The best way to appreciate the merits and consequences of being digital is to reflect on the difference between bits and atoms. While we are undoubtedly in an information age, most information is delivered to us in the form of atoms: newspapers, magazines, and books (like this one). Our economy may be moving toward an information economy, but we measure trade and we write our balance sheets with atoms in mind. GATT is about atoms.
I recently visited the headquarters of one of America's top five integrated circuit manufacturers. I was asked to sign in and, in the process, was asked whether I had a laptop computer with me. Of course I did. The receptionist asked for the model and serial number and for its value. "Roughly, between one and two million dollars," I said. "Oh, that cannot be, sir," she replied. "What do you mean? Let me see it." I showed her my old PowerBook and she estimated its value at $2,000. She wrote down that amount and I was allowed to enter the premises. The point is that while the atoms were not worth that much, the bits were almost priceless.
Not long ago I attended a management retreat for senior executives of PolyGram in Vancouver, British Columbia. The purpose was to enhance communications among senior management and to give everybody an overview of the year to come, including many samples of soon-to-be-released music, movies, games, and rock videos. These samples were to be shipped by FedEx to the meeting in the form of CDs, videocassettes, and CD-ROMs, physical material in real packages that have weight and size. By misfortune, some of the material was held up in customs. That same day, I had been in my hotel room shipping bits back and forth over the Internet, to and from MIT and elsewhere in the world. My bits, unlike PolyGram's atoms, were not caught in customs.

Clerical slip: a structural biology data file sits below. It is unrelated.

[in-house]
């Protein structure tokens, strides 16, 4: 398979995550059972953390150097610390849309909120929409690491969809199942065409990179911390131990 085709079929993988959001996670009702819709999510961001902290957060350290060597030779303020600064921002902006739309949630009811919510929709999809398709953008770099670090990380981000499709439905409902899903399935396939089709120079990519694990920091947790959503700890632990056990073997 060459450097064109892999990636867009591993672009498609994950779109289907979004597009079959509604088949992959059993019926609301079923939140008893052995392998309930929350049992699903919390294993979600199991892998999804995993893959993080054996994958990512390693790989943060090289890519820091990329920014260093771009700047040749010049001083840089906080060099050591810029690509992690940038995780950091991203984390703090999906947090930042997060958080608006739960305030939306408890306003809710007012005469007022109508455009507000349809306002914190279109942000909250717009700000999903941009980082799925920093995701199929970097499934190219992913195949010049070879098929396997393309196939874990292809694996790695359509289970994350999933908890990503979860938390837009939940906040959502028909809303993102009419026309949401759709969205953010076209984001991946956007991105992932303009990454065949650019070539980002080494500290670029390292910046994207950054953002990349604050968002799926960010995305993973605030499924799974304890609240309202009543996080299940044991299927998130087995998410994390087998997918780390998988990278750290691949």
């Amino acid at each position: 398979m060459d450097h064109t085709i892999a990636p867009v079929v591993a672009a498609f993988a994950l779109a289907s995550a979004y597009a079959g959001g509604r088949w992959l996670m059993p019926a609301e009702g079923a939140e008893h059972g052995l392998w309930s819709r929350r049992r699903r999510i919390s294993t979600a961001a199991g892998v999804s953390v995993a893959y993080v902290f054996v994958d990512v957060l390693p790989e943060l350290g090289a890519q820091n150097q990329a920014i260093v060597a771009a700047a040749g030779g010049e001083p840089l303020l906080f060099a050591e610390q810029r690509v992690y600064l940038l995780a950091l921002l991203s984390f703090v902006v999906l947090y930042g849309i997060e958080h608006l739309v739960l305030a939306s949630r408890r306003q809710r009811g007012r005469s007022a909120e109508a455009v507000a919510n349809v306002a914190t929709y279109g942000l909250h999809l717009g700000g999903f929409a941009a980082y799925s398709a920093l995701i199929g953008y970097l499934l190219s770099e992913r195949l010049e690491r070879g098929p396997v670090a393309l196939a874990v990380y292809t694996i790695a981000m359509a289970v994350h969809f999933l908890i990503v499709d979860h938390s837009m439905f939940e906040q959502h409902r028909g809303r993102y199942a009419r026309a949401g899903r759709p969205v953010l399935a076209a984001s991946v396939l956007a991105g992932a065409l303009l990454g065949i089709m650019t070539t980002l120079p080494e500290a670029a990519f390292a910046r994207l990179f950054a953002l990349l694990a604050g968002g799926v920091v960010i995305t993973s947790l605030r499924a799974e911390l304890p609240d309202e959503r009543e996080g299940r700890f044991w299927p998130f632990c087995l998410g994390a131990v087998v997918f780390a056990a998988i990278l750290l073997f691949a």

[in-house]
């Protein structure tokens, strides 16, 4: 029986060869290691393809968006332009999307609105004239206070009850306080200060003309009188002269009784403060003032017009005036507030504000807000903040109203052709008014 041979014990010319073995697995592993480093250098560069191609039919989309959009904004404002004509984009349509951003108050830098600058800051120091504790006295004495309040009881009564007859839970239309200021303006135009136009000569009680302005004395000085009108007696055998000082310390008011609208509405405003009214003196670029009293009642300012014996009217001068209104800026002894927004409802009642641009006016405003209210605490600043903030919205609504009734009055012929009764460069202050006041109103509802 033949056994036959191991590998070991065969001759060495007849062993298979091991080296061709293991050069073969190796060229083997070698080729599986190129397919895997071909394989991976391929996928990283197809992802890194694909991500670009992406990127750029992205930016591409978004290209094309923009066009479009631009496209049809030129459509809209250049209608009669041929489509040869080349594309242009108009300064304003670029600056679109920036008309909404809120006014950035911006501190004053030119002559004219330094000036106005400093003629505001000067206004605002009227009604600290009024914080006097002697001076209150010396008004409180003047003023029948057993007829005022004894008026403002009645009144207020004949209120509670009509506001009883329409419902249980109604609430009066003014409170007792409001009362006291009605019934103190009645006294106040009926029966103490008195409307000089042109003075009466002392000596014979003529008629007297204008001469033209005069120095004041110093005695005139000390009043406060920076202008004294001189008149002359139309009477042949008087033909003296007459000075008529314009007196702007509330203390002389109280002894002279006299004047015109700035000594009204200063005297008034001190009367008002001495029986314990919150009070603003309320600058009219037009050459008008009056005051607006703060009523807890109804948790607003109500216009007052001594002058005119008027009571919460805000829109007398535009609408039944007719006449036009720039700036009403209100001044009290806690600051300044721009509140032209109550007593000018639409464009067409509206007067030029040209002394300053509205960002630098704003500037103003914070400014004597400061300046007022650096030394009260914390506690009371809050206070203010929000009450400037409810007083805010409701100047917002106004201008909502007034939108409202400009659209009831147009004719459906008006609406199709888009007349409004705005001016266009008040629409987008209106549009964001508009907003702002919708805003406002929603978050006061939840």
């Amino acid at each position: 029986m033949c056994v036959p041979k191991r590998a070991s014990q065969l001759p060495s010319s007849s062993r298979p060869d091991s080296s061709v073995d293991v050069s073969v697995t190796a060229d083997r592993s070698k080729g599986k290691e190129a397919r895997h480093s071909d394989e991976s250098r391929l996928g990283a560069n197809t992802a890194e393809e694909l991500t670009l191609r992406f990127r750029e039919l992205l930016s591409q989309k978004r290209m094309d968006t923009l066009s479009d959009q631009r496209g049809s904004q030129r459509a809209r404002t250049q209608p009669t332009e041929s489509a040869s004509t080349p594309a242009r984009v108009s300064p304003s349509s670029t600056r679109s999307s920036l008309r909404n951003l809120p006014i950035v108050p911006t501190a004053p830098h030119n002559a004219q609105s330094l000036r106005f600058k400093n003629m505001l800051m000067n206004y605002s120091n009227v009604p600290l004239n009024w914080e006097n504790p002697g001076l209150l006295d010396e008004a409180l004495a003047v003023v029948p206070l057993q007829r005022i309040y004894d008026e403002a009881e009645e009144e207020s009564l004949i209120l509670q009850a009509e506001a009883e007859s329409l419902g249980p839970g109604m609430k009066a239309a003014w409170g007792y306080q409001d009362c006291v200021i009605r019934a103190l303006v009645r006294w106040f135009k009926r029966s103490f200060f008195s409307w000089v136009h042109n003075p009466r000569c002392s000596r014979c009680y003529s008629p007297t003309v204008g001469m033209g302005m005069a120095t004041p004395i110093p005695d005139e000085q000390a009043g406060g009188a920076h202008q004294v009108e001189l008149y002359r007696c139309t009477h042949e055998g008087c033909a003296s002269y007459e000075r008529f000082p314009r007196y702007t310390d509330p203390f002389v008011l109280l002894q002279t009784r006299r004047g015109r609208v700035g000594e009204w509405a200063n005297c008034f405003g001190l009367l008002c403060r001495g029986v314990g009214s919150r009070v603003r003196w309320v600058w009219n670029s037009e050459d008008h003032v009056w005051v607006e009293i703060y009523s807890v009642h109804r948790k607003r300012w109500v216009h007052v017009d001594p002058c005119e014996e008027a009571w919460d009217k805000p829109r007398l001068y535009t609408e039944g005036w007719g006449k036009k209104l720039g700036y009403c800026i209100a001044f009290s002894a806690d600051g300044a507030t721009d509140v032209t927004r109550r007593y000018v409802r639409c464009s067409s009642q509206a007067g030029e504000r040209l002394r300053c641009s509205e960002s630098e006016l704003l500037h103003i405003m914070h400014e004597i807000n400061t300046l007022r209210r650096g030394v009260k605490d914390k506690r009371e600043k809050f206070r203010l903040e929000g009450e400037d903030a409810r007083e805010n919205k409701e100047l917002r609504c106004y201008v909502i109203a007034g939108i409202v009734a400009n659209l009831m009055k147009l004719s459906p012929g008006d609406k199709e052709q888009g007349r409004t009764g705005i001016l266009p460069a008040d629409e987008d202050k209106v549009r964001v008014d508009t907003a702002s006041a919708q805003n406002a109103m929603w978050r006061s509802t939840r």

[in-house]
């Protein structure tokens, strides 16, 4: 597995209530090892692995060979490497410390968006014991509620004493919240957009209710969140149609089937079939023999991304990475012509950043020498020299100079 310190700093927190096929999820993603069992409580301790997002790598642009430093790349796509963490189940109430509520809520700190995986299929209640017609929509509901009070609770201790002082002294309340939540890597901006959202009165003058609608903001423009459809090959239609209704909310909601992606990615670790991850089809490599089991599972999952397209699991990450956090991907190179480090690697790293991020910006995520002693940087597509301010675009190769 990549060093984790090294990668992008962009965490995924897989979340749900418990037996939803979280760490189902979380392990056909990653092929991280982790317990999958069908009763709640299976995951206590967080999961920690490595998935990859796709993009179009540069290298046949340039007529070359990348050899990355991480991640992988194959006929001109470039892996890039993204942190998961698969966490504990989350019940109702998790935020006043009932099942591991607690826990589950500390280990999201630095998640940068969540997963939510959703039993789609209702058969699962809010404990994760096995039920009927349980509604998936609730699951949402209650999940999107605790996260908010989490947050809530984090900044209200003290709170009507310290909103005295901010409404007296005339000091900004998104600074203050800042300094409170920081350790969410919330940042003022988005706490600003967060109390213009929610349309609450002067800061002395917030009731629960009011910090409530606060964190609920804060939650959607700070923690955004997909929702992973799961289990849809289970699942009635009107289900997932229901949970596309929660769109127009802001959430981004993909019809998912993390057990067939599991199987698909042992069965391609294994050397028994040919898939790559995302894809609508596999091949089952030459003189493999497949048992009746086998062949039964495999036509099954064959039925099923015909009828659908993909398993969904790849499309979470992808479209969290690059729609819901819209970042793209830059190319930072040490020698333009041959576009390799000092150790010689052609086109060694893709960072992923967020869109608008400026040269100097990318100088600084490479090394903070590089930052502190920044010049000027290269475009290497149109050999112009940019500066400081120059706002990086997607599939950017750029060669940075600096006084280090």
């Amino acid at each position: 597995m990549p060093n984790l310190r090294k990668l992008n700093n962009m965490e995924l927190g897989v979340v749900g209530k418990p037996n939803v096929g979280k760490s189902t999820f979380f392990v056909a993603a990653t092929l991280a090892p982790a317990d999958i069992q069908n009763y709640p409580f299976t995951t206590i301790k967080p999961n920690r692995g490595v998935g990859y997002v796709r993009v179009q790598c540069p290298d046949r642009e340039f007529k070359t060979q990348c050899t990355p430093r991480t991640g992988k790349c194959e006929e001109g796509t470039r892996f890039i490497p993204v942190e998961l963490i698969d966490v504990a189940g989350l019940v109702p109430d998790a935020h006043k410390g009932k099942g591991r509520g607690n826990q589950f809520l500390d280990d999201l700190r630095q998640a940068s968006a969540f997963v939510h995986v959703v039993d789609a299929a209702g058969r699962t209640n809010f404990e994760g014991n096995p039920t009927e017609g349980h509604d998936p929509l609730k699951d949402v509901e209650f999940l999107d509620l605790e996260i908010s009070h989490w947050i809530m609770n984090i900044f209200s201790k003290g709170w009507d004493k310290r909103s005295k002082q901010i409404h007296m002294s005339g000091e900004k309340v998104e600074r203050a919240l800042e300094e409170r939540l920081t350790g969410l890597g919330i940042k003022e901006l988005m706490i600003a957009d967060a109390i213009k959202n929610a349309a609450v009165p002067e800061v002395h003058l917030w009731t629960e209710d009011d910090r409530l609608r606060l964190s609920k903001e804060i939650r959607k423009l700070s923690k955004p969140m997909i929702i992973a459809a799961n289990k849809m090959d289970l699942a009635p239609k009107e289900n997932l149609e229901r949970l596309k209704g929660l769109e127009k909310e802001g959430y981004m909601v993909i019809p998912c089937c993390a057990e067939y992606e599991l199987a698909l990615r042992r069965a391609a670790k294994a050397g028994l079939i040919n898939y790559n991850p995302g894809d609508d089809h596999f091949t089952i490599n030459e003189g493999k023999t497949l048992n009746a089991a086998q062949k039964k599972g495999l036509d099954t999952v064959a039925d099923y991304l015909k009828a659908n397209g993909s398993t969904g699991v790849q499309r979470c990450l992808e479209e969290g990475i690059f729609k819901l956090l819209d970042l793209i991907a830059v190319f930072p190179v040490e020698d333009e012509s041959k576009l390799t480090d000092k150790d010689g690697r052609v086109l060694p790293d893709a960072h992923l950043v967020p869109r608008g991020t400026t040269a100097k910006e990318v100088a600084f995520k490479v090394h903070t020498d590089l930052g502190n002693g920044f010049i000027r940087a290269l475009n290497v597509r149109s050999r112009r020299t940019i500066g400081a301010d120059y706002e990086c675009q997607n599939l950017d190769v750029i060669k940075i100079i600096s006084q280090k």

The information superhighway is about the global movement of weightless bits at the speed of light. As one industry after another looks at itself in the mirror and asks about its future in a digital world, that future is driven almost 100 percent by the ability of that company's product or services to be rendered in digital form. If you make cashmere sweaters or Chinese food, it will be a long time before we can convert them to bits. "Beam me up, Scotty" is a wonderful dream, but not likely to come true for several centuries. Until then you will have to rely on FedEx, bicycles, and sneakers to get your atoms from one place to another. This is not to say that digital technologies will be of no help in design, manufacturing, marketing, and management of atom-based businesses. I am only saying that the core business won't change and your product won't have bits standing in for atoms.
In the information and entertainment industries, bits and atoms often are confused. Is the publisher of a book in the information delivery business (bits) or in the manufacturing business (atoms)? The historical answer is both, but that will change rapidly as information appliances become more ubiquitous and user-friendly. Right now it is hard, but not impossible, to compete with the qualities of a printed book.
A book has a high-contrast display, is lightweight, easy to "thumb" through, and not very expensive. But getting it to you includes shipping and inventory. In the case of textbooks, 45 percent of the cost is inventory, shipping, and returns. Worse, a book can go out of print. Digital books never go out of print. They are always there.
Other media has even more immediate risk and opportunity. The first entertainment atoms to be displaced and become bits will be those of videocassettes in the rental business, where consumers have the added inconvenience of having to return the atoms and being fined if they are forgotten under a couch ($3 billion of the $12 billion of the U.S. video rental business is said to be late fines). Other media will become digitally driven by the combined forces of convenience, economic imperative, and deregulation. And it will happen fast.
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